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While cleaning up my inbox the other day, I found a number of fiction and non-fiction stories that I’ve written for classes in the past. It occurred to me that it might be interesting to share a few of them! So here and there I’ll throw in some of my creative work to spice things up a bit!
Higher number of students creates need for renovations on satellite campus
This year the Minnesota State University campus has more new faces than usual.
The university had an almost 1 percent increase in total enrollment from last year. The number of first-year students this year is 2,465, which is up 4.4 percent from last year students. They’re not alone though—the university also saw a 1.7 percent increase in transfer students and the number of graduate students has nearly doubled since 2009.
MSU Admissions Director Brain Jones said the increase in enrollment is something they’ve been expecting. Total enrollment at MSU is now 15,547, which is closing in on the largest university in the Minnesota State Colleges and Universities system, St. Cloud State.
The rise in enrollment is due in part to the prospering satellite campus MSU at 7700 France. The campus, which was established in 2008, started with 420 students in 6 classrooms. This year, almost 700 students enrolled and a 10 percent increase annually in enrollment is projected. It’s become apparent that the students have outgrown the space available, so the previously 12,271 square foot space leased by MSU is being expanded to 27,000 square feet. Renovations are expected to be completed this October.
Becky Copper-Glenz, MSU’s dean for the College of Extended Learning, said the campus changes are focusing solely on classroom expansion.
“We knew when we moved here that there would be a lot of demand,” Copper-Glenz said.
The expansion will add 9 classrooms, one of which will contain monitors and cameras that will allow students to participate in off-site courses.
Scott Neal, Edina city manager, said the MSU satellite campus fits in well with the information technology and health care industries in its community.
“It’s a nice fit with our local economy,” Neal said. “It’s good not only for local residents, but for the region as well.”
I would include a video with this story that would highlight the number of students on campus. Talking to transfer students as to why they chose to come to MSU would also be something I would include. I think it would be important to visit the MSU at 7700 France extension to show some of the construction and talk to students and officials there about the importance and necessity of more classroom space.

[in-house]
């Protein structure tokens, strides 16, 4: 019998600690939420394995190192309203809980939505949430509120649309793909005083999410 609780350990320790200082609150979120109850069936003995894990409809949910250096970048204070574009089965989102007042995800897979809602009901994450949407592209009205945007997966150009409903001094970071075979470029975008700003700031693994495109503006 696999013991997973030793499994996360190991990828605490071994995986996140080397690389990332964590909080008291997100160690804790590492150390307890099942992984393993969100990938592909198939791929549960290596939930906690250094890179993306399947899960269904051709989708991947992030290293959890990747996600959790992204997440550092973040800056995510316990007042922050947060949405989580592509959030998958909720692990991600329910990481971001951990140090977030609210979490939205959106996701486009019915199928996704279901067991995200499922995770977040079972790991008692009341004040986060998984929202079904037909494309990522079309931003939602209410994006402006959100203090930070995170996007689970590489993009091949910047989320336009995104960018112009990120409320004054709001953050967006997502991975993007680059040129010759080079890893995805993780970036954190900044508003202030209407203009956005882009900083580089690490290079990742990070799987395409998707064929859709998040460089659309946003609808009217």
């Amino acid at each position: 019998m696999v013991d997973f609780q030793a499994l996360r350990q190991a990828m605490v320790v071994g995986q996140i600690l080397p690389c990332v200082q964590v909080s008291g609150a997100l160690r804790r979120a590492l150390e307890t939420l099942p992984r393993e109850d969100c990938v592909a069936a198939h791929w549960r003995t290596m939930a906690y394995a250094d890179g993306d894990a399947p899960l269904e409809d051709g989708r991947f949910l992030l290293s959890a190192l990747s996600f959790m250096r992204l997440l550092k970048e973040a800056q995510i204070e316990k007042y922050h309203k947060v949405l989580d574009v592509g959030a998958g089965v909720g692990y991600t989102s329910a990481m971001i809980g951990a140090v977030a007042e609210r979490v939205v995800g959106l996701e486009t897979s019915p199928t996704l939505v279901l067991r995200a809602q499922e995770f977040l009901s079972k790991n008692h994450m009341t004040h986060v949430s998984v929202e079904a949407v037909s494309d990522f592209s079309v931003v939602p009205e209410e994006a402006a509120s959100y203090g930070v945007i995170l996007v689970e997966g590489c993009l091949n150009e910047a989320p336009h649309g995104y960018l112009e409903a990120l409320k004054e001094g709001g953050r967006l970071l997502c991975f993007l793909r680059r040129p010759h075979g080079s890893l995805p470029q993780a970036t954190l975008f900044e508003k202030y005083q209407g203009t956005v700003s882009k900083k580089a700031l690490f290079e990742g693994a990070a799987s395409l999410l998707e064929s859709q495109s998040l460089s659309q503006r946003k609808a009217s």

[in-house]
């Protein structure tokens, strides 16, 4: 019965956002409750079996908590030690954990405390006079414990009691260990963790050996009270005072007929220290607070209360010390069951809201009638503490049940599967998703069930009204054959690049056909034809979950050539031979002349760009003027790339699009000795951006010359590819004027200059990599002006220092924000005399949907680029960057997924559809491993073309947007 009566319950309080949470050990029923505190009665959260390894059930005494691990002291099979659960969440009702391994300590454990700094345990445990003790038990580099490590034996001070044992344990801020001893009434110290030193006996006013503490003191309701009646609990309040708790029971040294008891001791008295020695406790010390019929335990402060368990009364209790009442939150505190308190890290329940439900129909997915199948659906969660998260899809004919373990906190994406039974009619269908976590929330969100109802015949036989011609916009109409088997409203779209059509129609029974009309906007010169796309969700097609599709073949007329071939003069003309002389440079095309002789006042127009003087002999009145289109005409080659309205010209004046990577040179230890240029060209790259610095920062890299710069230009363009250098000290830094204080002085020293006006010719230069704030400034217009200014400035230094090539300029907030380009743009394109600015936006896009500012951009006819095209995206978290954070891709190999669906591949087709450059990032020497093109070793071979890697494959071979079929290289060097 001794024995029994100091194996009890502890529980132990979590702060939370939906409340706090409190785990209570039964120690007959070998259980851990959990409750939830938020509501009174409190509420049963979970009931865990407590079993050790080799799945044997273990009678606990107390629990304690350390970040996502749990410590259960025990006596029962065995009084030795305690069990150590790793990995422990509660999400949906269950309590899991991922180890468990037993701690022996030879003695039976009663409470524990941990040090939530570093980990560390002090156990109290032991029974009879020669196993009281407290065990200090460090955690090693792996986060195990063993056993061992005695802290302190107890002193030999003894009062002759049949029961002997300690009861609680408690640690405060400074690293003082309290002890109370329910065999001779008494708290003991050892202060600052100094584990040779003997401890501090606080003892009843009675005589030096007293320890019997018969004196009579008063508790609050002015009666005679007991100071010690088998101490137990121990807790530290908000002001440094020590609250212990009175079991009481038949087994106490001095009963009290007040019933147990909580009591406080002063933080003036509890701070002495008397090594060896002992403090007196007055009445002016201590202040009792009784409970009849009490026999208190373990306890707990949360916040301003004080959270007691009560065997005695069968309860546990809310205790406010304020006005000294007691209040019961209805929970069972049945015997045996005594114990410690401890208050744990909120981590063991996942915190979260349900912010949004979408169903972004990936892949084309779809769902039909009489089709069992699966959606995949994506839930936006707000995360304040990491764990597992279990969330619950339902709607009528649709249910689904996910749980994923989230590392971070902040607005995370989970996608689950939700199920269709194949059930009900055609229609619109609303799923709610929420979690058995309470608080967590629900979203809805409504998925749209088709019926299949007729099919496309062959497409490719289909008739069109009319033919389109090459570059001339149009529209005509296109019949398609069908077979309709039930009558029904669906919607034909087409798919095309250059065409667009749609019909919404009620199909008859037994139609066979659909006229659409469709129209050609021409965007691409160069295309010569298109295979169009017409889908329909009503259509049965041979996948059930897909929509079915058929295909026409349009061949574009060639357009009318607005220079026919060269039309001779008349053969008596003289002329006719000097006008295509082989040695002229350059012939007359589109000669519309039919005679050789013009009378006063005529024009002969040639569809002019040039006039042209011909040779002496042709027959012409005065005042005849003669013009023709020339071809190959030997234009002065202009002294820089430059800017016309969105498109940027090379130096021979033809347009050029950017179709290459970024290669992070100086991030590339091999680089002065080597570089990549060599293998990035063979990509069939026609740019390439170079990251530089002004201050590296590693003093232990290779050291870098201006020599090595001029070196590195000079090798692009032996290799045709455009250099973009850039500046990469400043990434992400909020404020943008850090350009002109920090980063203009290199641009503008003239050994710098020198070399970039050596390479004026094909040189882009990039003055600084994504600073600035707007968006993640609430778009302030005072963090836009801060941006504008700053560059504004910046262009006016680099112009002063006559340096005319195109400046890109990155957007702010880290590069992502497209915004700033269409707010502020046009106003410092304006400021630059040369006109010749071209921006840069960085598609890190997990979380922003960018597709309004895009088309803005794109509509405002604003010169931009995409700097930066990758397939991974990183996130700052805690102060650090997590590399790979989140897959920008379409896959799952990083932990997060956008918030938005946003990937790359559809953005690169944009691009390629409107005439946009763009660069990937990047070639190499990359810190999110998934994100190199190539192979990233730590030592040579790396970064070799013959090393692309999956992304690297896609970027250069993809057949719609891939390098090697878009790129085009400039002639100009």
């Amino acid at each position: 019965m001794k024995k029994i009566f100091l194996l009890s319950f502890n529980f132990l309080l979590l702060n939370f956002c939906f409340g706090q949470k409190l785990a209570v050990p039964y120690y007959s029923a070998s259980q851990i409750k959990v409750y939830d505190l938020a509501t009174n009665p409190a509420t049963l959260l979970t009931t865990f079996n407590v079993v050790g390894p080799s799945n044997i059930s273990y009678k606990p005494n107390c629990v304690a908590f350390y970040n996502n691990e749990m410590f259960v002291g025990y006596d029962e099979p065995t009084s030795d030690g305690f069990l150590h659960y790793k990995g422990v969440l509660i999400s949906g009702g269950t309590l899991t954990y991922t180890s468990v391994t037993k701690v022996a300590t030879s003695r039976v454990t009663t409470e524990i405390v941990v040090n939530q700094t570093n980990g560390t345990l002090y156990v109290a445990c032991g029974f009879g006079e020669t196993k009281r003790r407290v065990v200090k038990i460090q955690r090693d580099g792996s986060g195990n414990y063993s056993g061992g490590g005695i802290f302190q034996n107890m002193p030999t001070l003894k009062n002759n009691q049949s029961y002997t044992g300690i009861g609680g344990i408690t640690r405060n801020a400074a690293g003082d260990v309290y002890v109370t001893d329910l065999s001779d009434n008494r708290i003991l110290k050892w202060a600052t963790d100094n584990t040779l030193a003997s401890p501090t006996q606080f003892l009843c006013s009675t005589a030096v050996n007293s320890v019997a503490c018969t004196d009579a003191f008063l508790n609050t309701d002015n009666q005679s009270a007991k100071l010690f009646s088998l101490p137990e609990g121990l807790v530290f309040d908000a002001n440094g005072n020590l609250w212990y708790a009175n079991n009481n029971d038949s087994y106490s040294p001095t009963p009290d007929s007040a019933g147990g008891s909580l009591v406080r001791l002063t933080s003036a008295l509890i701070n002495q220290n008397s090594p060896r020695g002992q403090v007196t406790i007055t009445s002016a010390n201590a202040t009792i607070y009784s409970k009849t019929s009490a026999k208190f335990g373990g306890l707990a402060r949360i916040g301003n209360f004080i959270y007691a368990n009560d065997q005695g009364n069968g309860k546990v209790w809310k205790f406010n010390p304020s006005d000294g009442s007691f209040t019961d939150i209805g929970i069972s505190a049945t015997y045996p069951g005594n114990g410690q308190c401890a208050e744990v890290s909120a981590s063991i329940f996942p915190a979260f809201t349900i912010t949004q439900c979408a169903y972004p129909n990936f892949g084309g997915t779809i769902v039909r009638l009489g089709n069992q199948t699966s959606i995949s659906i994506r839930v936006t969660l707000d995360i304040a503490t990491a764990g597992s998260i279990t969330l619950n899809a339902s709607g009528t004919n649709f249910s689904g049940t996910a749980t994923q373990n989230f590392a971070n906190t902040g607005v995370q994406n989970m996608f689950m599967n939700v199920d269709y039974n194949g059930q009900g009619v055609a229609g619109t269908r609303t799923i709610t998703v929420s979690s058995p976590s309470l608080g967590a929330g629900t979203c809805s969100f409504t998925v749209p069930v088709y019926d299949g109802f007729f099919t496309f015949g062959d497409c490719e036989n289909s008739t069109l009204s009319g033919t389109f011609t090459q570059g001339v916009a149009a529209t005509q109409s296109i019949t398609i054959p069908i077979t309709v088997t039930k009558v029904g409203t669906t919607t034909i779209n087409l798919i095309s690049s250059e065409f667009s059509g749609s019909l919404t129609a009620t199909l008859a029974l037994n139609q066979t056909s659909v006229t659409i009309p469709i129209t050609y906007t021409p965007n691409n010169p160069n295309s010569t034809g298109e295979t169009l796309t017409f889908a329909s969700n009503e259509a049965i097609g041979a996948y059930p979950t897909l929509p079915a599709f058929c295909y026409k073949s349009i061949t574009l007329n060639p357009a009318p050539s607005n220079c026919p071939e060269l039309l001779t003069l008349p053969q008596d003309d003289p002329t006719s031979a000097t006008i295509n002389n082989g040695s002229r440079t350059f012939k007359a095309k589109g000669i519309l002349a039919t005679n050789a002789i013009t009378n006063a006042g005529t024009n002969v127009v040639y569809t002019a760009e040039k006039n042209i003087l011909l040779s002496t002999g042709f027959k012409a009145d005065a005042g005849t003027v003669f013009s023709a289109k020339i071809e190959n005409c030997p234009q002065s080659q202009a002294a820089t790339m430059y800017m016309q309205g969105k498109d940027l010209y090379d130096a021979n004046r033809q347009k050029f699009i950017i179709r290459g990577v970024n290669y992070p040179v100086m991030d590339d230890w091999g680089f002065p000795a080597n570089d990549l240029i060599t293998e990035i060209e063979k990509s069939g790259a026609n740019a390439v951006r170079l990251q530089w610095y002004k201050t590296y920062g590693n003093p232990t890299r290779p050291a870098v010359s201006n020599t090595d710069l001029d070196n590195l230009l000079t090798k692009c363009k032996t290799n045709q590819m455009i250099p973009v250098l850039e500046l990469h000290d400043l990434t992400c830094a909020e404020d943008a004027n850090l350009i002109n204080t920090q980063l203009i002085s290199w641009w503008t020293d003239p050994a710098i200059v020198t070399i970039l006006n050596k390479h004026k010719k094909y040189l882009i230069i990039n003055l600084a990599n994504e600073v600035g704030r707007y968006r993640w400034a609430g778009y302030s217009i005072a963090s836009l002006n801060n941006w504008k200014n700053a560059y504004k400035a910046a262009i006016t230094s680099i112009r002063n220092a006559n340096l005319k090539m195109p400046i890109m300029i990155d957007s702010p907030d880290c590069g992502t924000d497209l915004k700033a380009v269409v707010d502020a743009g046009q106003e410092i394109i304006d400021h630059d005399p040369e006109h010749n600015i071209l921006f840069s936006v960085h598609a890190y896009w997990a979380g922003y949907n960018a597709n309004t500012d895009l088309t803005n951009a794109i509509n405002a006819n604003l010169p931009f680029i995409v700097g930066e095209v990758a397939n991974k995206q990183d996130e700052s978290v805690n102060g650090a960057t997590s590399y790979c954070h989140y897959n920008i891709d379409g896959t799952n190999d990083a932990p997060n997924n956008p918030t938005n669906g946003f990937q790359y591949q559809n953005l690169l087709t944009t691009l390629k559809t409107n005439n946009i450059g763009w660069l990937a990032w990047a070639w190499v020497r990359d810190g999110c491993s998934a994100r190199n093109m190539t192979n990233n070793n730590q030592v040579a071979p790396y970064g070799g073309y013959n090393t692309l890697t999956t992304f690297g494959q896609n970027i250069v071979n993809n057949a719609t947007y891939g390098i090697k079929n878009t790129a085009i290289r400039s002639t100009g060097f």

Alt link for the image: Students take off-site courses in multimedia classrooms
My 10 keywords: Minnesota State University, renovations, satellite campus, transfer students, increase in enrollment, graduate students, expansion, college admissions, local economy, colleges in minneapolis (I used the first five.)
Over the weekend, I took a course on video storytelling through the Poynter’s News University site. Video storytelling is becoming more prevalent on news sites because with the technology today basically anybody can take video, even if it’s just with a cell phone. The course began with information on what type of stories to tell using video. Some advice it gave was to do stories that television wouldn’t do, and an example it gave was a story about a local resident who owned a pet duck. I agree that more quirky stories should be on the web, and more immediate news stories should be on television. The internet gives journalists more opportunities to cover personal interest stories. I think at a smaller newspaper or organization this is a great way to get the community involved. As it said in the course, if you put different people in the video those people are going to view it and they’re going to tell other people to view it, so you’ll get a higher number of hits. I think an important point the course made was that video stories have to be able to stand alone. Often times, I think many people would choose to watch a video over reading text. So it makes sense that a video has to stand alone because if it needs text to supplement it, people might skip it all together.